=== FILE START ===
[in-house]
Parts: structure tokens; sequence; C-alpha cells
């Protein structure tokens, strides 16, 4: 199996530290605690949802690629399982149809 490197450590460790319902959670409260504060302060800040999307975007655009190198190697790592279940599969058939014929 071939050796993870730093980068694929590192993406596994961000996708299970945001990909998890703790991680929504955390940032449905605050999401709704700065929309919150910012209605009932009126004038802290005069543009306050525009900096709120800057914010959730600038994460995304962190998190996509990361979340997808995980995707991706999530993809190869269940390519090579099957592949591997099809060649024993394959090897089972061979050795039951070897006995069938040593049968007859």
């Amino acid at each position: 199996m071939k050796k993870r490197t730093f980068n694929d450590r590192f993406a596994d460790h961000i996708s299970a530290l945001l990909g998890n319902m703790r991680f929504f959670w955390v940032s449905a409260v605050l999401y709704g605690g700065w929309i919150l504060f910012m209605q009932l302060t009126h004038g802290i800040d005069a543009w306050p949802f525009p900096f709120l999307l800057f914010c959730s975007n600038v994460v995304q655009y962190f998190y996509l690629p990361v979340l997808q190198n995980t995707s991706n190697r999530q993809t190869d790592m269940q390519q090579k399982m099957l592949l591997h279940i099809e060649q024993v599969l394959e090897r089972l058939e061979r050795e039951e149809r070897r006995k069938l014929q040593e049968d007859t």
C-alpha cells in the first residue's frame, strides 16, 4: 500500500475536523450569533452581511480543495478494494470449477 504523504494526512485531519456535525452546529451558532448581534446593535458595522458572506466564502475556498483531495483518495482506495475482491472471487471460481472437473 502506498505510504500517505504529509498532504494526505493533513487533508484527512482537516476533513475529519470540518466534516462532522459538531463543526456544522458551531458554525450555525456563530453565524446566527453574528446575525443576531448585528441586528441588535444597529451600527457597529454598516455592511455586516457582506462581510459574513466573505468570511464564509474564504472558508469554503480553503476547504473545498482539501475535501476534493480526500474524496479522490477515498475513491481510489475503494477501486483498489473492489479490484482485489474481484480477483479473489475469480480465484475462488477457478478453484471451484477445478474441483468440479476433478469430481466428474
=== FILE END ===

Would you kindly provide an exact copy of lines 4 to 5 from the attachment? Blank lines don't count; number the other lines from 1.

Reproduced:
């Amino acid at each position: 199996m071939k050796k993870r490197t730093f980068n694929d450590r590192f993406a596994d460790h961000i996708s299970a530290l945001l990909g998890n319902m703790r991680f929504f959670w955390v940032s449905a409260v605050l999401y709704g605690g700065w929309i919150l504060f910012m209605q009932l302060t009126h004038g802290i800040d005069a543009w306050p949802f525009p900096f709120l999307l800057f914010c959730s975007n600038v994460v995304q655009y962190f998190y996509l690629p990361v979340l997808q190198n995980t995707s991706n190697r999530q993809t190869d790592m269940q390519q090579k399982m099957l592949l591997h279940i099809e060649q024993v599969l394959e090897r089972l058939e061979r050795e039951e149809r070897r006995k069938l014929q040593e049968d007859t």
C-alpha cells in the first residue's frame, strides 16, 4: 500500500475536523450569533452581511480543495478494494470449477 504523504494526512485531519456535525452546529451558532448581534446593535458595522458572506466564502475556498483531495483518495482506495475482491472471487471460481472437473 502506498505510504500517505504529509498532504494526505493533513487533508484527512482537516476533513475529519470540518466534516462532522459538531463543526456544522458551531458554525450555525456563530453565524446566527453574528446575525443576531448585528441586528441588535444597529451600527457597529454598516455592511455586516457582506462581510459574513466573505468570511464564509474564504472558508469554503480553503476547504473545498482539501475535501476534493480526500474524496479522490477515498475513491481510489475503494477501486483498489473492489479490484482485489474481484480477483479473489475469480480465484475462488477457478478453484471451484477445478474441483468440479476433478469430481466428474